Nationalists and Populists (I)
Written by Alfonso Elizondo
The political map of Europe and of the world in general is changing right now after many years of moderate bipartisanship. Now new parties are appearing in the political arena with increasingly polarized models and discourses. Above all, far-right populist parties have emerged with the common denominator of an 'exclusionary nationalism'.
These parties grew by 15% in Western Europe and 11% in Eastern Europe between 2014 and 2018, so that some have gained parliamentary representation in the last elections in Germany, the Netherlands, Finland, Sweden, the Czech Republic, Norway, Bulgaria and Spain. Marine Le Pen in France and Norbert Hofer in Austria went to the second round of the presidential elections and were on the verge of winning them. In Italy Salvini's Northern League managed to become part of the government through an agreement with the populist Five-Star Movement.
Meanwhile in Hungary and Poland the traditional right-wing parties became radicalized, resorted to a nationalist and anti-immigration discourse typical of the far right, and passed a series of laws that restrict migration flows. At the same time, beyond the European borders ultranationalist authoritarian leaders like Trump in the US, Russia’s Putin, Erdogan in Turkey, Duterte in the Philippines, Bolsonaro in Brazil and India’s Modi, are trying to restore a paradigm that never really existed. They associate their past with material success supposedly lost due to the entry of immigrants from inferior races and generate hate speech.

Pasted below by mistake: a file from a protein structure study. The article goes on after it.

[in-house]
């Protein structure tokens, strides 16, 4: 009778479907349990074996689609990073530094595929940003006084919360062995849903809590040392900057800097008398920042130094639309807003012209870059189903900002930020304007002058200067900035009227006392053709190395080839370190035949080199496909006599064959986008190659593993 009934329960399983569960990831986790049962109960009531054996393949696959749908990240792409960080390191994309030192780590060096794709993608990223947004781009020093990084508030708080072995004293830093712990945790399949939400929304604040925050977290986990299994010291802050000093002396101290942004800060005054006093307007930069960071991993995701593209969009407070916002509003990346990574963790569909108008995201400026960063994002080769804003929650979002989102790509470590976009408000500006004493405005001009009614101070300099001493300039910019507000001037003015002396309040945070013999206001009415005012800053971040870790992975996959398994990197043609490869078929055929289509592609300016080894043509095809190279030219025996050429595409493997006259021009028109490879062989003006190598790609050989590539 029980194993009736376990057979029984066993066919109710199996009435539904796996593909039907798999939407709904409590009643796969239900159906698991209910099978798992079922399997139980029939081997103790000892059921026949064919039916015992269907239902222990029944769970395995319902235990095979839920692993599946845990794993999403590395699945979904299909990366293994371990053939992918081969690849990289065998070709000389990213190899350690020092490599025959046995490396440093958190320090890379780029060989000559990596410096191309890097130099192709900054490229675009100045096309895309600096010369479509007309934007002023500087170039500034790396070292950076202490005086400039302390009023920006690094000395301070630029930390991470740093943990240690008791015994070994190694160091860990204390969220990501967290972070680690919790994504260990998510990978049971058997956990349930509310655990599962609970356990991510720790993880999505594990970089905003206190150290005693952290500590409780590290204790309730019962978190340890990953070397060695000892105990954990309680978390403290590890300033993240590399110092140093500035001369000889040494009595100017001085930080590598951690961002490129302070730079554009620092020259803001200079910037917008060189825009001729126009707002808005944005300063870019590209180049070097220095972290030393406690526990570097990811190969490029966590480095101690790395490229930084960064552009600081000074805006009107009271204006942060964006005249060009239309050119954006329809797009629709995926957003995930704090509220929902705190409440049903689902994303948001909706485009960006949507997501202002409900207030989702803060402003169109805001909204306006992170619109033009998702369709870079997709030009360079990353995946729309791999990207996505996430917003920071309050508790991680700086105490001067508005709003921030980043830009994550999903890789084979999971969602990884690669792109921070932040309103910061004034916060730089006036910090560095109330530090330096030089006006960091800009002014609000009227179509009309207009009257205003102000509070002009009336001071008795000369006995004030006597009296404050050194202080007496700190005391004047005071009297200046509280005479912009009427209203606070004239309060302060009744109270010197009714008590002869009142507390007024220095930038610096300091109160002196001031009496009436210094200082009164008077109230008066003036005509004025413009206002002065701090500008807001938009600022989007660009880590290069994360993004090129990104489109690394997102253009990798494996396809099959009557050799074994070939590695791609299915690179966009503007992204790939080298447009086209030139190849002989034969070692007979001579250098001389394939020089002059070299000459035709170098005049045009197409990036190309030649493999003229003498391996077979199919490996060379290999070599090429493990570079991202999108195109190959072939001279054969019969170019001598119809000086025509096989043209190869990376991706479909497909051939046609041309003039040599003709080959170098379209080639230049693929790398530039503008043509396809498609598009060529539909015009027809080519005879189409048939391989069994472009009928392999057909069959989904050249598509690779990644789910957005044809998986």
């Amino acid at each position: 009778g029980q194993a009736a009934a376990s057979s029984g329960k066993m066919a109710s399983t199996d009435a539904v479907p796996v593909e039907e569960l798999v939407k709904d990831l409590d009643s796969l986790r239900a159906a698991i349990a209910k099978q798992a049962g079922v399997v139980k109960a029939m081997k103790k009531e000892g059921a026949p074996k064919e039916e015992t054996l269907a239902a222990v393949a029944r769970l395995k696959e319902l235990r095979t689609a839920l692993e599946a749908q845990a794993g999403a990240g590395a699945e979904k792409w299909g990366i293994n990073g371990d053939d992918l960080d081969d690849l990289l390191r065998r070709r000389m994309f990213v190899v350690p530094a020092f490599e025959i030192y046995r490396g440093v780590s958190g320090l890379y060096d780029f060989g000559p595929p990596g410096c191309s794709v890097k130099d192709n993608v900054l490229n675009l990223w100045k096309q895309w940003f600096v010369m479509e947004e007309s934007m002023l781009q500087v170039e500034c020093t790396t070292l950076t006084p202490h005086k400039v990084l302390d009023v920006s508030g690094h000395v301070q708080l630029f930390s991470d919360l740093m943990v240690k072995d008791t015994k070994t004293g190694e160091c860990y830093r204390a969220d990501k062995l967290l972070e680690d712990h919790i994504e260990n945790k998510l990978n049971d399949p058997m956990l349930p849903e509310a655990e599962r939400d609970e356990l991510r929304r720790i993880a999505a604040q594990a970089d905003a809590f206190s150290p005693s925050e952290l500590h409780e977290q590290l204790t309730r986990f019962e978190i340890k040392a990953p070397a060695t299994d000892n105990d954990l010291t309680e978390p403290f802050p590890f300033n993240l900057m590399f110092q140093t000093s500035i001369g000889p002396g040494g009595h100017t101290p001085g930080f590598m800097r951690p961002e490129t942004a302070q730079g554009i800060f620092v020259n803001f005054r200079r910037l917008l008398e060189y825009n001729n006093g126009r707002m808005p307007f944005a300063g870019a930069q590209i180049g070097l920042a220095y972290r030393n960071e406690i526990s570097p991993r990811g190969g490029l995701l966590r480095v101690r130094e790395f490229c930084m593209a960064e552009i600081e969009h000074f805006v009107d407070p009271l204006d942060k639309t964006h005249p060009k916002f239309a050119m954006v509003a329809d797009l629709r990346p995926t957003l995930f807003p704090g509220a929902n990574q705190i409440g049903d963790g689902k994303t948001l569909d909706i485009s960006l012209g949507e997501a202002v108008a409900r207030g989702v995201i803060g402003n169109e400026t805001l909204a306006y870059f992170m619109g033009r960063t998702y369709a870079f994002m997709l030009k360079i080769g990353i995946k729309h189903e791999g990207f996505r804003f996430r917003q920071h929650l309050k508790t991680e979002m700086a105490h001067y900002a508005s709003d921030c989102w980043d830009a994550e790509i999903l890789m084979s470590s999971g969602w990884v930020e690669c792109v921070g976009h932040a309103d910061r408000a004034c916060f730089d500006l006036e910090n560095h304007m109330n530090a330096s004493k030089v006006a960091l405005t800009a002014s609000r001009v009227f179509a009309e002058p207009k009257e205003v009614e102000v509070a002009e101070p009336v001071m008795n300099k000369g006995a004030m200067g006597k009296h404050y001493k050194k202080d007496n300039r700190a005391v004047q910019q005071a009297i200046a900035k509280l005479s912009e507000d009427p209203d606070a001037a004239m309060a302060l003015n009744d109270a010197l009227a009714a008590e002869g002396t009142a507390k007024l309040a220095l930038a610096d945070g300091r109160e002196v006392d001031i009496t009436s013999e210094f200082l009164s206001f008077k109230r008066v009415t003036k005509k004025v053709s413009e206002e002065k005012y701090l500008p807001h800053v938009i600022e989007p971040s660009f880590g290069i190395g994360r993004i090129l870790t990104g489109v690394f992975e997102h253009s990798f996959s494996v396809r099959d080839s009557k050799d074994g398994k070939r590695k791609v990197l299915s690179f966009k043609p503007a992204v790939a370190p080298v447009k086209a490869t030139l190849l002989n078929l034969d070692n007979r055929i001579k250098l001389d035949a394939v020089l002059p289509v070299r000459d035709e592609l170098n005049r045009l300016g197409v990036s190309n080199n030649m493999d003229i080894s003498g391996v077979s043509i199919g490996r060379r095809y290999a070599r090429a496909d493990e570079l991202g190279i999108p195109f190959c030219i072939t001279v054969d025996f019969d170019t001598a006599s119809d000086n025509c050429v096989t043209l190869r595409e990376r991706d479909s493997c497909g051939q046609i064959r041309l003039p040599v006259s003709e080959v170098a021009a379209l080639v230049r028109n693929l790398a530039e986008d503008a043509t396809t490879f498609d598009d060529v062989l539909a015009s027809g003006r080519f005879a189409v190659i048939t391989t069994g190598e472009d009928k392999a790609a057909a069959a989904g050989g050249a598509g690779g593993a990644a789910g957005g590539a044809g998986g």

This false perception of a cultural threat is coupled with the individual concerns and anxieties that are linked to economic turmoil and labor unrest and that turn 'others' into the scapegoat for all the ills of society.
According to Jordi Vaquer, director of the Open Society Initiative for Europe Foundation, this reaction is very typical for mobilizing people and creating an atmosphere of paranoia. But this transfer of hatred is not a phenomenon that can be linked to the economy; it is something generated for the political purpose of building social hatred when it does not exist.